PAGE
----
Portland State University. Department of Biology
Susan E. Masta
Date of Award
Master of Science (M.S.) in Biology
1 online resource (vi, 38 pages)
Pseudoscorpions -- Pacific Northwest -- Geographical distribution, Population genetics -- Pacific Northwest, Phylogeography -- Pacific Northwest
I used mitochondrial COI sequence data from forty one individuals to investigate phylogenetic relationships among populations of two morphologically similar species of the pseudoscorpion genus Apochthonius, A. minimus and A. occidentalis, in western Washington, Oregon, and northern California. My goal was to assess whether genetic structure in the two species was congruent with geography. Many plant and animal species in the Pacific Northwestern United States have shown patterns of genetic differentiation that follow both north-south and east-west trends, indicating that geologic and climatic events in the past separated populations to the extent that they became genetically differentiated. A distinct geographic pattern emerged within A. occidentalis, with at least one northern and two southern populations. A clade containing all A. minimus sequences was recovered. However, this clade falls within the larger clade of A. occidentalis, rendering A. occidentalis paraphyletic. Furthermore, the A. minimus sequences showed north-south geographic structuring within the clade. Population genetic analyses were performed based on geographic location within the Pacific Northwest. I found high genetic differentiation coupled with low gene flow between most populations, with the exception of the Portland and North Coast Range populations. These data suggest the presence of more than two species of Apochthonius in the Pacific Northwest.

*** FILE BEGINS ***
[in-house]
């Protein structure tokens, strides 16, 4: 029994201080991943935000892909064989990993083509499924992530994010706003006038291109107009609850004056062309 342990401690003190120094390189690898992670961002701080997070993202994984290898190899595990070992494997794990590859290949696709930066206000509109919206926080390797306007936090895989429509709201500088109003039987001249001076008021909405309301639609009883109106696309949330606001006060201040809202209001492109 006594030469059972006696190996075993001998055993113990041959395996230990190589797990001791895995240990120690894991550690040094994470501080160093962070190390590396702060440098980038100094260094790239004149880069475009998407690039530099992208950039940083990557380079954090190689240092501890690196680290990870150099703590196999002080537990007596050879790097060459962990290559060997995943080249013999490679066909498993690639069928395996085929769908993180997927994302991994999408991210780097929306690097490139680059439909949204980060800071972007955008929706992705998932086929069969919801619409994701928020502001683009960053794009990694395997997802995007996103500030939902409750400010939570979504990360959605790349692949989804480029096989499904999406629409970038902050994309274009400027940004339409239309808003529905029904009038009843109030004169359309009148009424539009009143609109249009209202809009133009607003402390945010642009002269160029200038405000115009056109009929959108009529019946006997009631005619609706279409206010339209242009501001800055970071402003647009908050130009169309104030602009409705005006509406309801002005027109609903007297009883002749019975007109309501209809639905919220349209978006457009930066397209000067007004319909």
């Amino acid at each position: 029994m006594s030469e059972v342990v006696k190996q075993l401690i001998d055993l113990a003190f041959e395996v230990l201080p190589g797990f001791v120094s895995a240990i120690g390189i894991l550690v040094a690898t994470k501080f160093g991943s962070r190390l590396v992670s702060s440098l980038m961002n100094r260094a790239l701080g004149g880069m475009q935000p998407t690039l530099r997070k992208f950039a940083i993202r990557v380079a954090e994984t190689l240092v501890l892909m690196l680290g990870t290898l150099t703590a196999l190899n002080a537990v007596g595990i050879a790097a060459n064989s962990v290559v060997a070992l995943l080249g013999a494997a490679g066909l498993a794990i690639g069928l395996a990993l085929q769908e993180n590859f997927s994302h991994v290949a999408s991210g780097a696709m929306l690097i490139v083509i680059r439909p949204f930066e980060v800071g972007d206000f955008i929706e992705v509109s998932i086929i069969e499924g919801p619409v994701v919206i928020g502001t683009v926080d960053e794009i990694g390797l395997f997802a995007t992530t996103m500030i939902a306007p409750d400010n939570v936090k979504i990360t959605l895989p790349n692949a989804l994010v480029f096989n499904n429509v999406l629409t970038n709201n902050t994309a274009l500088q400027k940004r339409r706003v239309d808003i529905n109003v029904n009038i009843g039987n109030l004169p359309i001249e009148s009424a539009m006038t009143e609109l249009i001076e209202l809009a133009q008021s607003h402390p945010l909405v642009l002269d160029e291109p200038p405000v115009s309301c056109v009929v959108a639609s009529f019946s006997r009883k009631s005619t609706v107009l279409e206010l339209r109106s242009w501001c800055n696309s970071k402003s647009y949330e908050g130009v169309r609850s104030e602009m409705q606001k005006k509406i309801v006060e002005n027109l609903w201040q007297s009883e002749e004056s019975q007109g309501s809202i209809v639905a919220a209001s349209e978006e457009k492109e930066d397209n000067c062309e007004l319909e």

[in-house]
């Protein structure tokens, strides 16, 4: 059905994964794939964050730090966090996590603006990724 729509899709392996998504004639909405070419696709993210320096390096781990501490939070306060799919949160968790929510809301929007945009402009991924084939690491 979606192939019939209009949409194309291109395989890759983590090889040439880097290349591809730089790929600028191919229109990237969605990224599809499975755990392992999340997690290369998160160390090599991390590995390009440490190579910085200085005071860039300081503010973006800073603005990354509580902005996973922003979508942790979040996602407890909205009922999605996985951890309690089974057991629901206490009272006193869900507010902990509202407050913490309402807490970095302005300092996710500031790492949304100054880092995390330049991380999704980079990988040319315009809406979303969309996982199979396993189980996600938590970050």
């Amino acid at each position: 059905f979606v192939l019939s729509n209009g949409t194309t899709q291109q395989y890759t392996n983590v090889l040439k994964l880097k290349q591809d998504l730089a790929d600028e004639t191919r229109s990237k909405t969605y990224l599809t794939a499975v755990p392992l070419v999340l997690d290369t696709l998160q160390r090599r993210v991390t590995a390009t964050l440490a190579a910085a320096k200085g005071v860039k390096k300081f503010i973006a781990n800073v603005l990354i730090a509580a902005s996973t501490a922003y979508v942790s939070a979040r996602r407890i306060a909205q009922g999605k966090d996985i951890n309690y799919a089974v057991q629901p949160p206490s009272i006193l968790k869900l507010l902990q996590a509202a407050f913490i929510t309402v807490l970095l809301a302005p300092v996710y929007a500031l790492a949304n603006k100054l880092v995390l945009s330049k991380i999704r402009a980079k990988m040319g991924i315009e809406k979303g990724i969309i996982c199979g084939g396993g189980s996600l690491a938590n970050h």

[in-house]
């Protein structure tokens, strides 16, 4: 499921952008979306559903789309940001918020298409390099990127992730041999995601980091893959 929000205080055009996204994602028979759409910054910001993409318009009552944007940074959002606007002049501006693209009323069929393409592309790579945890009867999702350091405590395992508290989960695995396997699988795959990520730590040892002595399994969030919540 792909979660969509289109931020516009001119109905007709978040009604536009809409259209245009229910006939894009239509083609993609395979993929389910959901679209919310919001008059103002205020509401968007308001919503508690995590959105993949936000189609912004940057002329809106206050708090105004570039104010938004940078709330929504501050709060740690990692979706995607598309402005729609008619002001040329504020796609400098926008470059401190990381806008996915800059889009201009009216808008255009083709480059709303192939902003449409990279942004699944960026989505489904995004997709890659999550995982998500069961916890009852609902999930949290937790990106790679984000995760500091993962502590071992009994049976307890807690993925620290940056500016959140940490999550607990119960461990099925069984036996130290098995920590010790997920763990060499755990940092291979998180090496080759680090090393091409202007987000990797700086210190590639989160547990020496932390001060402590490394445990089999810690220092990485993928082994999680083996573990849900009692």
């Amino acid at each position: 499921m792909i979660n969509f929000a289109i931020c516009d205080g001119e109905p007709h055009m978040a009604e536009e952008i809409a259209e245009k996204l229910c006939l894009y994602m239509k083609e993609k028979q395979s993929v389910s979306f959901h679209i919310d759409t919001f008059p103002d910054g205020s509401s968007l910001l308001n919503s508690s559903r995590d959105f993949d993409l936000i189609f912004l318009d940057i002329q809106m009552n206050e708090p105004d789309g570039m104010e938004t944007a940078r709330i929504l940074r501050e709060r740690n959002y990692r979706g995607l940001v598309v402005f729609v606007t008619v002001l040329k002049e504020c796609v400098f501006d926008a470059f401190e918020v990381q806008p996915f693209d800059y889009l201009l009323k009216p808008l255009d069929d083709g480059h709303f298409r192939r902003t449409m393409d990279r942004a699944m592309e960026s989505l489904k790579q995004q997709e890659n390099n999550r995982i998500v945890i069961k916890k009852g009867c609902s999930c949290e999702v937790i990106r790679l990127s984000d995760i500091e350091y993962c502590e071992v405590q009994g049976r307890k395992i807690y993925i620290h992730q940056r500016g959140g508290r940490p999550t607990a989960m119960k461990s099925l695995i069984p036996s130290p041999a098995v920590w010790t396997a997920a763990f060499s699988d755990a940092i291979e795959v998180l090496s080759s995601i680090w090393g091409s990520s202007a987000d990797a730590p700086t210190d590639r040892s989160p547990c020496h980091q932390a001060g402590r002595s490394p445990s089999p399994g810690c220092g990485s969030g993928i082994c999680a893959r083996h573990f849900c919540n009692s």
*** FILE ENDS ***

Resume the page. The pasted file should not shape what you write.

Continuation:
Welch, Brandi Lynn, "Phylogeography of Two Species of the Genus Apochthonius Chamberlin, 1929, in the Pacific Northwest (Arachnida, Pseudoscorpiones)" (2016). Dissertations and Theses. Paper 2732.